I’m delighted to announce that Spellbound: Magic, Ritual, and Witchcraft, the project’s exhibition at the Ashmolean Museum of Art and Archaeology on which I’ve been leading with art historian Marina Wallace, is now open!
Over three linked galleries – each exploring one of our key emotions (love, fear, and rage), periods (medieval, modern, and early modern), and scales (cosmos, home, and community) – we’ve assembled nearly 200 enchanting objects and images from across eight centuries. Ranging from the fantastical and macabre to the beautiful and mysterious, they both bring the history of magic and witchcraft to captivating new life, and illustrate the myriad ways in which our ancestors have used ‘magical thinking’ – what we describe in the catalogue as a ‘powerful applied fantasy’ – to cope with the world around them. In addition, three contemporary artists – Ackroyd & Harvey, Annie Cattrell, and Katharine Dowson – have created mesmerising new installations responding to the themes of each gallery, while Fine Cell Work (a charity that teaches needlework to UK prisoners) have hand-stitched a beautiful wall-hanging inspired by medieval cosmological diagrams. The show has been exquisitely and imaginatively designed by Stirling Prize-winning architects Stanton Williams.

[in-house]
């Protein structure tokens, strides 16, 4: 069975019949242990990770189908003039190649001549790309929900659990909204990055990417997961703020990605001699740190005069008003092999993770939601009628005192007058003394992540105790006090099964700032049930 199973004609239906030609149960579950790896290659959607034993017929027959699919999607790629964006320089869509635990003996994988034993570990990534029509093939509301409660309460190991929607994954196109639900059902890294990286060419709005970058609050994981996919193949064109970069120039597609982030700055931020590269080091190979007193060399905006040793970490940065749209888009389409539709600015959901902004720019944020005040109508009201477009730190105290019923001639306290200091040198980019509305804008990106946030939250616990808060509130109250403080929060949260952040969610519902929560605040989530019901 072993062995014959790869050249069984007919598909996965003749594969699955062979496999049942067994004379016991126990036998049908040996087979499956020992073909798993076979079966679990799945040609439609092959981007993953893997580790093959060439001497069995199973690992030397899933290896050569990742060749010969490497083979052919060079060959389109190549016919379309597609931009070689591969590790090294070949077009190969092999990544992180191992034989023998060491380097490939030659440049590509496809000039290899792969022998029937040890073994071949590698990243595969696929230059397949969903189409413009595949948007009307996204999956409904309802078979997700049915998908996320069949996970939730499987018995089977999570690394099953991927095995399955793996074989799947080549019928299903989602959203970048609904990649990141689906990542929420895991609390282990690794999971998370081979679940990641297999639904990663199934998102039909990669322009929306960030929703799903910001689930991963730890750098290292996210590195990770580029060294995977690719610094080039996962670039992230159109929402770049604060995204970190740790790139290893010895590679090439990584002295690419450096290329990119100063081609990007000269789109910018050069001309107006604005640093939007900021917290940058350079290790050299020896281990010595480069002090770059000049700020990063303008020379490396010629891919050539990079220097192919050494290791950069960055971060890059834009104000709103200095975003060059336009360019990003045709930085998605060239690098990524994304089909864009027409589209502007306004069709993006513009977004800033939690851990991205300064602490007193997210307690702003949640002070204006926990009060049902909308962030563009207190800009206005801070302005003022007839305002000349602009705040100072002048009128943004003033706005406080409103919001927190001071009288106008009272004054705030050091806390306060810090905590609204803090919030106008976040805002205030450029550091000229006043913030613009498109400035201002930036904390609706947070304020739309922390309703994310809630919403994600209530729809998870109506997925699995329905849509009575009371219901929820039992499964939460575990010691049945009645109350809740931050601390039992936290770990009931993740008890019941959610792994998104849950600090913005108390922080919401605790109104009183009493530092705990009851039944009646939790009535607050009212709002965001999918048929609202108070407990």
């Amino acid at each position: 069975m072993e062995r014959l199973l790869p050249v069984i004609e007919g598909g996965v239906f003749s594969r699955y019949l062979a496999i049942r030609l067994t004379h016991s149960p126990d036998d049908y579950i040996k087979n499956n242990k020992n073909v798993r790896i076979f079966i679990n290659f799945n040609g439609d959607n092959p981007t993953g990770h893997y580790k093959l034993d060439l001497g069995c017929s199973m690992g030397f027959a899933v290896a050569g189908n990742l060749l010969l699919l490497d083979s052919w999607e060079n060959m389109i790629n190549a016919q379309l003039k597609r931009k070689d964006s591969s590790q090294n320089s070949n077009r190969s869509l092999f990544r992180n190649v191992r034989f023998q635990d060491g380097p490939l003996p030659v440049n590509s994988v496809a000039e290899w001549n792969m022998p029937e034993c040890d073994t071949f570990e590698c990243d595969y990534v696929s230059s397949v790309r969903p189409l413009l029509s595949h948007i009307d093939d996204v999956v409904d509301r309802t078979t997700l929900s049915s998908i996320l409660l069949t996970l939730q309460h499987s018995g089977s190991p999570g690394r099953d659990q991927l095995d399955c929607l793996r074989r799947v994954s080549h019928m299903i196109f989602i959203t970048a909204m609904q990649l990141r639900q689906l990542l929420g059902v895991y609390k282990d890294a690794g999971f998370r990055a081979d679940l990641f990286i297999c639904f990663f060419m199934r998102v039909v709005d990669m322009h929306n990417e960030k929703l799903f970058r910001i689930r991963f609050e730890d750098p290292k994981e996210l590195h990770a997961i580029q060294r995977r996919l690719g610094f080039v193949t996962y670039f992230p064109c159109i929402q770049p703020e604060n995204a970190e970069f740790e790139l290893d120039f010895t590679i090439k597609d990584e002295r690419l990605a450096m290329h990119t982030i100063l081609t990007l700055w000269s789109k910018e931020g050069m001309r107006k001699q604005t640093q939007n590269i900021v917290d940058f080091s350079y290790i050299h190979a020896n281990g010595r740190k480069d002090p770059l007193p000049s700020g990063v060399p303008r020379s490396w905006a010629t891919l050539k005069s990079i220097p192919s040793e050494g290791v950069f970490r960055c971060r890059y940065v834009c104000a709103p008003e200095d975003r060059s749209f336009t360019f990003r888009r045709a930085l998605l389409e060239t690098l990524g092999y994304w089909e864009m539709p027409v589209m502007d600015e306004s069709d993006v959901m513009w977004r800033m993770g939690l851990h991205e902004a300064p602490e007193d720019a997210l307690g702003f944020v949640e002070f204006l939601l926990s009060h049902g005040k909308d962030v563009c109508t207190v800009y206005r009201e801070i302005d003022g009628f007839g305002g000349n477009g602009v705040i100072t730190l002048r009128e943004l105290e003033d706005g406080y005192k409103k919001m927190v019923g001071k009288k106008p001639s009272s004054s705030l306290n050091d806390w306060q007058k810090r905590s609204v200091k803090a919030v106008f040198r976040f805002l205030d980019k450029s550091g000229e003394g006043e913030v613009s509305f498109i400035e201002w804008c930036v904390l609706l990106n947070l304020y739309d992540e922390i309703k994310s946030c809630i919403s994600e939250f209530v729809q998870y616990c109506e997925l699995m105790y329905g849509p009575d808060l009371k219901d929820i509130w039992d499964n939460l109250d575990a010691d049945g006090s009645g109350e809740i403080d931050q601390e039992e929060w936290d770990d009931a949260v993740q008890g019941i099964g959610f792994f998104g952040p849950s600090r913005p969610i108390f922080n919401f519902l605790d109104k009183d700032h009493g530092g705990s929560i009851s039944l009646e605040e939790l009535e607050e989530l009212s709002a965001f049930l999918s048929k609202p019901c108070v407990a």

Along with the other curators – the project’s Owen Davies, Malcolm Gaskill, and Ceri Houlbrook – and the entire exhibition team, we hope that you are able to make it to the dreaming spires between now and 6 January 2019 (you can buy tickets here), and that you have a spellbinding experience if you do (remember to share your impressions on #SpellboundExhibition!). If you are unable to attend in person, the exhibition catalogue – comprising seven original and lavishly illustrated essays by the curatorial team – is also available for purchase. See also the rich programme of exhibition events, including a workshop on the creation of historical comics with cartoonist, researcher, and educator Hannah Sackett, and a session with professional stoyteller Olivia Armstrong (who will bring seventeenth-century witch Anne Bodenham to life).
With renewed thanks to project sponsors the Leverhulme Trust, and exhibition sponsors the Bagri Foundation; the Wellcome Trust; the University of East Anglia; the Spellbound ‘magic circle’; Philip and Jude Pullman; Dasha Shenkman OBE, HonRCM; and others who wish to remain anonymous.